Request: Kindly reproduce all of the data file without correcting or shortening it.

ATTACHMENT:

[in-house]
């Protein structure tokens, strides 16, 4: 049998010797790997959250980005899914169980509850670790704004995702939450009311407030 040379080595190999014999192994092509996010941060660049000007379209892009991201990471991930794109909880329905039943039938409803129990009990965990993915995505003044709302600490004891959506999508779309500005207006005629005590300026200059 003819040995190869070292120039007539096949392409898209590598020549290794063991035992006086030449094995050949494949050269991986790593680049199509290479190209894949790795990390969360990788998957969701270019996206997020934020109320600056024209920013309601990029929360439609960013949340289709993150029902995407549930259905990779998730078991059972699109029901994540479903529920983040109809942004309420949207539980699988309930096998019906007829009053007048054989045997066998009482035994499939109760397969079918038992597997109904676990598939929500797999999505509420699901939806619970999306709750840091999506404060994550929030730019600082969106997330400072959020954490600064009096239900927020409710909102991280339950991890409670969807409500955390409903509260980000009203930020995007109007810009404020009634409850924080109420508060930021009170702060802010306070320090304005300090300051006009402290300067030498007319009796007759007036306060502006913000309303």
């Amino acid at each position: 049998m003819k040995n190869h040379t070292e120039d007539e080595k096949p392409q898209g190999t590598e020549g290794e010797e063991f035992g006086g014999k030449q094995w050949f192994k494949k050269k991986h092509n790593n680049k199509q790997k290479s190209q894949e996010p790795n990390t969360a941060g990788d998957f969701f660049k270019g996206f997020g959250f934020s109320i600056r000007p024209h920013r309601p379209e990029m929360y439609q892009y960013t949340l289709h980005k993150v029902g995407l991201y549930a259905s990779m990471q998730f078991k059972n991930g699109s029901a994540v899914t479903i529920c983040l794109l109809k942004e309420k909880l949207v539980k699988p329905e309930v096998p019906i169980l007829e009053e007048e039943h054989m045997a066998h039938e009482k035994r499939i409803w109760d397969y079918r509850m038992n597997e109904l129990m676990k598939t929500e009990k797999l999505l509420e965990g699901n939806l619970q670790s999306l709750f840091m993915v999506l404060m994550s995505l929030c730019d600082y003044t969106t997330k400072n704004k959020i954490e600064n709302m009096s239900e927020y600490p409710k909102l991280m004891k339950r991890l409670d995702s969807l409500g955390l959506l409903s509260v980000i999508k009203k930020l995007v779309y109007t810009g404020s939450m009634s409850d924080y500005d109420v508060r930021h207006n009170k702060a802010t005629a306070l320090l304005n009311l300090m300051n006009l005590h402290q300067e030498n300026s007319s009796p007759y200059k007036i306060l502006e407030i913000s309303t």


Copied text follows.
[in-house]
């Protein structure tokens, strides 16, 4: 049998010797790997959250980005899914169980509850670790704004995702939450009311407030 040379080595190999014999192994092509996010941060660049000007379209892009991201990471991930794109909880329905039943039938409803129990009990965990993915995505003044709302600490004891959506999508779309500005207006005629005590300026200059 003819040995190869070292120039007539096949392409898209590598020549290794063991035992006086030449094995050949494949050269991986790593680049199509290479190209894949790795990390969360990788998957969701270019996206997020934020109320600056024209920013309601990029929360439609960013949340289709993150029902995407549930259905990779998730078991059972699109029901994540479903529920983040109809942004309420949207539980699988309930096998019906007829009053007048054989045997066998009482035994499939109760397969079918038992597997109904676990598939929500797999999505509420699901939806619970999306709750840091999506404060994550929030730019600082969106997330400072959020954490600064009096239900927020409710909102991280339950991890409670969807409500955390409903509260980000009203930020995007109007810009404020009634409850924080109420508060930021009170702060802010306070320090304005300090300051006009402290300067030498007319009796007759007036306060502006913000309303």
């Amino acid at each position: 049998m003819k040995n190869h040379t070292e120039d007539e080595k096949p392409q898209g190999t590598e020549g290794e010797e063991f035992g006086g014999k030449q094995w050949f192994k494949k050269k991986h092509n790593n680049k199509q790997k290479s190209q894949e996010p790795n990390t969360a941060g990788d998957f969701f660049k270019g996206f997020g959250f934020s109320i600056r000007p024209h920013r309601p379209e990029m929360y439609q892009y960013t949340l289709h980005k993150v029902g995407l991201y549930a259905s990779m990471q998730f078991k059972n991930g699109s029901a994540v899914t479903i529920c983040l794109l109809k942004e309420k909880l949207v539980k699988p329905e309930v096998p019906i169980l007829e009053e007048e039943h054989m045997a066998h039938e009482k035994r499939i409803w109760d397969y079918r509850m038992n597997e109904l129990m676990k598939t929500e009990k797999l999505l509420e965990g699901n939806l619970q670790s999306l709750f840091m993915v999506l404060m994550s995505l929030c730019d600082y003044t969106t997330k400072n704004k959020i954490e600064n709302m009096s239900e927020y600490p409710k909102l991280m004891k339950r991890l409670d995702s969807l409500g955390l959506l409903s509260v980000i999508k009203k930020l995007v779309y109007t810009g404020s939450m009634s409850d924080y500005d109420v508060r930021h207006n009170k702060a802010t005629a306070l320090l304005n009311l300090m300051n006009l005590h402290q300067e030498n300026s007319s009796p007759y200059k007036i306060l502006e407030i913000s309303t």